Endoplasmic Reticulum: Scientists Image 'Parking Garage' Helix Structure in Protein-Making Factory - July 2013 Excerpt: The endoplasmic reticulum (ER) is the protein-making factory within cells consisting of tightly stacked sheets of membrane studded with the molecules (ribosome machines) that make proteins. In a study published July 18th by Cell Press in the journal Cell, researchers have refined a new microscopy imaging method to visualize exactly how the ER sheets are stacked, revealing that the 3D structure of the sheets resembles a parking garage with helical ramps connecting the different levels. This structure allows for the dense packing of ER sheets, maximizing the amount of space available for protein synthesis within the small confines of a cell. "The geometry of the ER is so complex that its details have never been fully described, even now, 60 years after its discovery," says study author Mark Terasaki of the University of Connecticut Health Center. "Our findings are likely to lead to new insights into the functioning of this important organelle.",,, ,, this "parking garage" structure optimizes the dense packing of ER sheets and thus maximizes the number of protein-synthesizing molecules called ribosomes within the restricted space of a cell. When a cell needs to secrete more proteins, it can reduce the distances between sheets to pack even more membrane into the same space. Think of it as a parking garage that can add more levels as it gets full.,,, http://www.sciencedaily.com/releases/2013/07/130718130617.htm Physicists Discover Quantum Law of Protein Folding – February 22, 2011 Quantum mechanics finally explains why protein folding depends on temperature in such a strange way. Excerpt: First, a little background on protein folding. Proteins are long chains of amino acids that become biologically active only when they fold into specific, highly complex shapes. The puzzle is how proteins do this so quickly when they have so many possible configurations to choose from. To put this in perspective, a relatively small protein of only 100 amino acids can take some 10^100 different configurations. If it tried these shapes at the rate of 100 billion a second, it would take longer than the age of the universe to find the correct one. Just how these molecules do the job in nanoseconds, nobody knows.,,, Their astonishing result is that this quantum transition model fits the folding curves of 15 different proteins and even explains the difference in folding and unfolding rates of the same proteins. That's a significant breakthrough. Luo and Lo's equations amount to the first universal laws of protein folding. That’s the equivalent in biology to something like the thermodynamic laws in physics. http://www.technologyreview.com/view/423087/physicists-discover-quantum-law-of-protein/ DNA computer helps travelling salesman - Philip Ball - 2000 Excerpt: Just about the meanest problems you can set a computer (on) belong to the class called 'NP-complete'. The number of possible answers to these conundrums, and so the time required to find the correct solution, increases exponentially as the problem is scaled up in size. A famous example is the 'travelling salesman' puzzle, which involves finding the shortest route connecting all of a certain number of cities.,,, Solving the travelling-salesman problem is a little like finding the most stable folded shape of a protein's chain-like molecular structure -- in which the number of 'cities' can run to hundreds or even thousands. http://www.nature.com/news/2000/000113/full/news000113-10.html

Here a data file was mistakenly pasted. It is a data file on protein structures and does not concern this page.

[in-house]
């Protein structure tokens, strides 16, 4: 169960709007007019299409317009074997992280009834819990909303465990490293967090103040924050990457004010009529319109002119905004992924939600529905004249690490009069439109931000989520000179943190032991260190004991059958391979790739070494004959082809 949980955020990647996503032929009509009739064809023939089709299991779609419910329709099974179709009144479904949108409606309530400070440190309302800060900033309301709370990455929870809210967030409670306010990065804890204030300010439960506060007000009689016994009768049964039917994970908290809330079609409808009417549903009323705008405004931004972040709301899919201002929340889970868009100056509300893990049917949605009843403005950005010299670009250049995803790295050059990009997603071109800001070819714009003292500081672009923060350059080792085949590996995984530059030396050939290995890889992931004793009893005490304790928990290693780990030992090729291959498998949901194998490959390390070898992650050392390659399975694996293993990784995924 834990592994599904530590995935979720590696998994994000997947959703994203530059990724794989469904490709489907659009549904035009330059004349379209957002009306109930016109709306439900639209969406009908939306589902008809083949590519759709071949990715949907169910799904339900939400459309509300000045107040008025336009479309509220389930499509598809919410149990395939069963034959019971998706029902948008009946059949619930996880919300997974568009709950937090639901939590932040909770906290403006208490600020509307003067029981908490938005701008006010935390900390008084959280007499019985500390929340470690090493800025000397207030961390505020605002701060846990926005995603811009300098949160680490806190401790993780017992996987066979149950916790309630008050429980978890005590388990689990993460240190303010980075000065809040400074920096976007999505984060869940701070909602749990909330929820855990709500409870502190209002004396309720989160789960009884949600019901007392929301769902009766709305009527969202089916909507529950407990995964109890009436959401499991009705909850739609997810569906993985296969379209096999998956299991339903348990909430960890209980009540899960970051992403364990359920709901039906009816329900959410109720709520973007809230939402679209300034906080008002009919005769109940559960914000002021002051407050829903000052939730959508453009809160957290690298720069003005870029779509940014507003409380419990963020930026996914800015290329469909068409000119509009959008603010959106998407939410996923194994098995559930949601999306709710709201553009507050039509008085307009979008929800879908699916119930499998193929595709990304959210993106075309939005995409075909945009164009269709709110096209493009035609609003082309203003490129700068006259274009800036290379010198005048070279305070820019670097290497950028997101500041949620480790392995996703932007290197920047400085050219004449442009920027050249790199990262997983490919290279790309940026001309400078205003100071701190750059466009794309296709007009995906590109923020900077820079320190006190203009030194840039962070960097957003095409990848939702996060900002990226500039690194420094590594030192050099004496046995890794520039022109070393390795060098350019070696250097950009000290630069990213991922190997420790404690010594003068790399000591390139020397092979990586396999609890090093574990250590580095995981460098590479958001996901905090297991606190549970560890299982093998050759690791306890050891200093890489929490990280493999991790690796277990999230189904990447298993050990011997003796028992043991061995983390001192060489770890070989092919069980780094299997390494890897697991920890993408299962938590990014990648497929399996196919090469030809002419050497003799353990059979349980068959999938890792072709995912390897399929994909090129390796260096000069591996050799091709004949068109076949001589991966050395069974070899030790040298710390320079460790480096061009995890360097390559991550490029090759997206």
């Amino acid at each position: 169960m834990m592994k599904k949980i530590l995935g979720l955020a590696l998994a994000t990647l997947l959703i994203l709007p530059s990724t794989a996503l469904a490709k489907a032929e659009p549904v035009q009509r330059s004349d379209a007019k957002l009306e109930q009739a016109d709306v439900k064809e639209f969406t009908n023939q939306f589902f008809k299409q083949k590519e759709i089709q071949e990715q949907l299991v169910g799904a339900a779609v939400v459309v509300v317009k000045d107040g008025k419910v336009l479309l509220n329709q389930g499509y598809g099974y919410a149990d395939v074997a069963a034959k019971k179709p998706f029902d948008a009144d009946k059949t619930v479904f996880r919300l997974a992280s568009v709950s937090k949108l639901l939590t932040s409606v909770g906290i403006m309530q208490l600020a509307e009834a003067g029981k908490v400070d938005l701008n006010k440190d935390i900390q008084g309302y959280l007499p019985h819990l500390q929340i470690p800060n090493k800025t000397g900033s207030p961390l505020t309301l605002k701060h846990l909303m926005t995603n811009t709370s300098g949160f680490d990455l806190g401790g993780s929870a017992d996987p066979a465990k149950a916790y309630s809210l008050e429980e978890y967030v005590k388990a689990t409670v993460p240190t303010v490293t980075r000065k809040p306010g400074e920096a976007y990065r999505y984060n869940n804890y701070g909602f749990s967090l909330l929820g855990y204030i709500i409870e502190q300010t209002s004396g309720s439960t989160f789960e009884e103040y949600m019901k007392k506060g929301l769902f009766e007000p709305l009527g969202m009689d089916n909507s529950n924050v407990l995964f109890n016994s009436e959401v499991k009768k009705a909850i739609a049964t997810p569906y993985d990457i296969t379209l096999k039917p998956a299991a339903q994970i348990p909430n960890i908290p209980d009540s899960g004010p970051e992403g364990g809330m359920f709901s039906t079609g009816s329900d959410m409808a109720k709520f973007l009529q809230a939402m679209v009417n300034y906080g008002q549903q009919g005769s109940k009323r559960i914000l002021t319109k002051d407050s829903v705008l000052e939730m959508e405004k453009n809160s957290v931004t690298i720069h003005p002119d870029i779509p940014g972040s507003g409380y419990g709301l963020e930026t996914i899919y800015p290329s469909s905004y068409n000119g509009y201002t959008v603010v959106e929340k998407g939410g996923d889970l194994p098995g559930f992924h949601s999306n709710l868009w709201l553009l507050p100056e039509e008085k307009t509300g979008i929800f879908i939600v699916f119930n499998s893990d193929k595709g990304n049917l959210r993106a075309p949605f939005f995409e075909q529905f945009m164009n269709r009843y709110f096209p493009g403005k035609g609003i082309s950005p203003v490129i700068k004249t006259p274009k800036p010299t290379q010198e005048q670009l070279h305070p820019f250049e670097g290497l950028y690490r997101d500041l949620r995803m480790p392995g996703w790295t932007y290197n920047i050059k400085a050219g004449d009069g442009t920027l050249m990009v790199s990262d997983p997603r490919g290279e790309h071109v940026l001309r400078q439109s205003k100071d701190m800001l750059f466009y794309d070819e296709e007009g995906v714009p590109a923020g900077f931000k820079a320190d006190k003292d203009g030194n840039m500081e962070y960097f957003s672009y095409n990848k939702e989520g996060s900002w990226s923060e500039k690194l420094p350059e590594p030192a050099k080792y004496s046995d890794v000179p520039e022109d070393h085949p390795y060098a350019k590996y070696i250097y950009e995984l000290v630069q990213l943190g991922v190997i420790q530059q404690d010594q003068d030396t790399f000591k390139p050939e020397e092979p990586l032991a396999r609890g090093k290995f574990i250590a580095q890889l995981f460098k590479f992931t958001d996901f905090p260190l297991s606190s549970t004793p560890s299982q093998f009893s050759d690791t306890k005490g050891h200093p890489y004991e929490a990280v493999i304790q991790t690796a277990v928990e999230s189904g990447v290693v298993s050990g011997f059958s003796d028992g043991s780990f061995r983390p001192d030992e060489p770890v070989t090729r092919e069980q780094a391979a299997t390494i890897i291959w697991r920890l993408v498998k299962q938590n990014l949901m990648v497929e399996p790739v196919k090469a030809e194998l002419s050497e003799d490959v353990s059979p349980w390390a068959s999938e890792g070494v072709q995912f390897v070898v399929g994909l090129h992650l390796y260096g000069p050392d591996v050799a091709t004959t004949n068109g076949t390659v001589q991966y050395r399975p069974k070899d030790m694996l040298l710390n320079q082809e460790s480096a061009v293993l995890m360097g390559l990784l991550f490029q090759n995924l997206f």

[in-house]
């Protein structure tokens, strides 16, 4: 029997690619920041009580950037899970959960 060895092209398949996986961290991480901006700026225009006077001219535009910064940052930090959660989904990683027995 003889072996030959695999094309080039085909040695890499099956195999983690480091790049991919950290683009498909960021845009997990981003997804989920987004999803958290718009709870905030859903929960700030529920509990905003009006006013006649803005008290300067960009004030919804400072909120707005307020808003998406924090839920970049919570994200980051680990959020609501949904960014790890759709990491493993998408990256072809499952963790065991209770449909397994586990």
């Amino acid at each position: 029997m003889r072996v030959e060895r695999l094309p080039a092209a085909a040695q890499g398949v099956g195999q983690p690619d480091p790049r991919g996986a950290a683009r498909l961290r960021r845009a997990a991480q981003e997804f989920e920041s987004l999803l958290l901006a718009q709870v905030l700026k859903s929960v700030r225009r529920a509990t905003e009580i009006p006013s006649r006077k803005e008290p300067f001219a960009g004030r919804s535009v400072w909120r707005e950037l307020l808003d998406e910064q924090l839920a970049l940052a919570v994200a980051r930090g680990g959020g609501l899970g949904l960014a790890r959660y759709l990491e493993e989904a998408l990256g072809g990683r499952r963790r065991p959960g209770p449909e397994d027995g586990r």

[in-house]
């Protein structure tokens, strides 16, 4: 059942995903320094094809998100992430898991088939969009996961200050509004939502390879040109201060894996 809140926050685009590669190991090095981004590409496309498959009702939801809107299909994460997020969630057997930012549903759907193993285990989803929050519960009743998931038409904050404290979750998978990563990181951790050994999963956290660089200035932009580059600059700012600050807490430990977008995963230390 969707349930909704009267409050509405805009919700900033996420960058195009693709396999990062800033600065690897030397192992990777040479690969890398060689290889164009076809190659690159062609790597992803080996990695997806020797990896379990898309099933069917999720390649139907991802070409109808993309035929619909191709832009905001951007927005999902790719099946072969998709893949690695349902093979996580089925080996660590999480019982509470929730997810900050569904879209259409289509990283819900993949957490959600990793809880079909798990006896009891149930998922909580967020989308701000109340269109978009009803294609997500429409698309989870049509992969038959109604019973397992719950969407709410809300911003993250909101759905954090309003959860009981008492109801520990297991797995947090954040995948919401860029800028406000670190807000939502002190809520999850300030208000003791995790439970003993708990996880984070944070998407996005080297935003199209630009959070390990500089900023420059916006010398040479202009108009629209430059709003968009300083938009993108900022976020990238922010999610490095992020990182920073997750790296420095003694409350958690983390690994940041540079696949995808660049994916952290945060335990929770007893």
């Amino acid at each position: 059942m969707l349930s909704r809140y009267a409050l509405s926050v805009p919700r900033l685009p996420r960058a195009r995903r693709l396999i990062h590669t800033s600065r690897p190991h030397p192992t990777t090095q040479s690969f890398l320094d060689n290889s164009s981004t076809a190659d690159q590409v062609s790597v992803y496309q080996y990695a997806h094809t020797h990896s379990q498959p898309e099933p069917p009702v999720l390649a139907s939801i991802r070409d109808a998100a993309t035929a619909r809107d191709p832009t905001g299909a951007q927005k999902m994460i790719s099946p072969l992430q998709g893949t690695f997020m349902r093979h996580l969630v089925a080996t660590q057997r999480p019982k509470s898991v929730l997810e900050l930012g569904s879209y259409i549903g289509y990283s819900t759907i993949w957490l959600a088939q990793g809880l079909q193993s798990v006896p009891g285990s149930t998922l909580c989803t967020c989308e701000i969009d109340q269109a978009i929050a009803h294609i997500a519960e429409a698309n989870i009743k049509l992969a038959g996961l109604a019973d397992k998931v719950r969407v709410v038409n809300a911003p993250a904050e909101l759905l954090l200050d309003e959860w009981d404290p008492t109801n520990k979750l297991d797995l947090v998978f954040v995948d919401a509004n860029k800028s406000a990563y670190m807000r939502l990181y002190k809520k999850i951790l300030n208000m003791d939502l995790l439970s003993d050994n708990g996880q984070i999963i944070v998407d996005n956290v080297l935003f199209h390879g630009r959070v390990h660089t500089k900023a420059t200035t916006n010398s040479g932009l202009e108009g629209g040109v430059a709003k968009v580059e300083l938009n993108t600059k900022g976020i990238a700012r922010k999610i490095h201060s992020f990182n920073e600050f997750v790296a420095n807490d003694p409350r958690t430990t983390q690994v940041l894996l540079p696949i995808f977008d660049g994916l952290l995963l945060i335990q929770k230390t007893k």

I ordered my copy weeks ago. Still waiting. :( Sort of hard to whack Darwinists over the head with an amazon.com promise to deliver. someday. Mung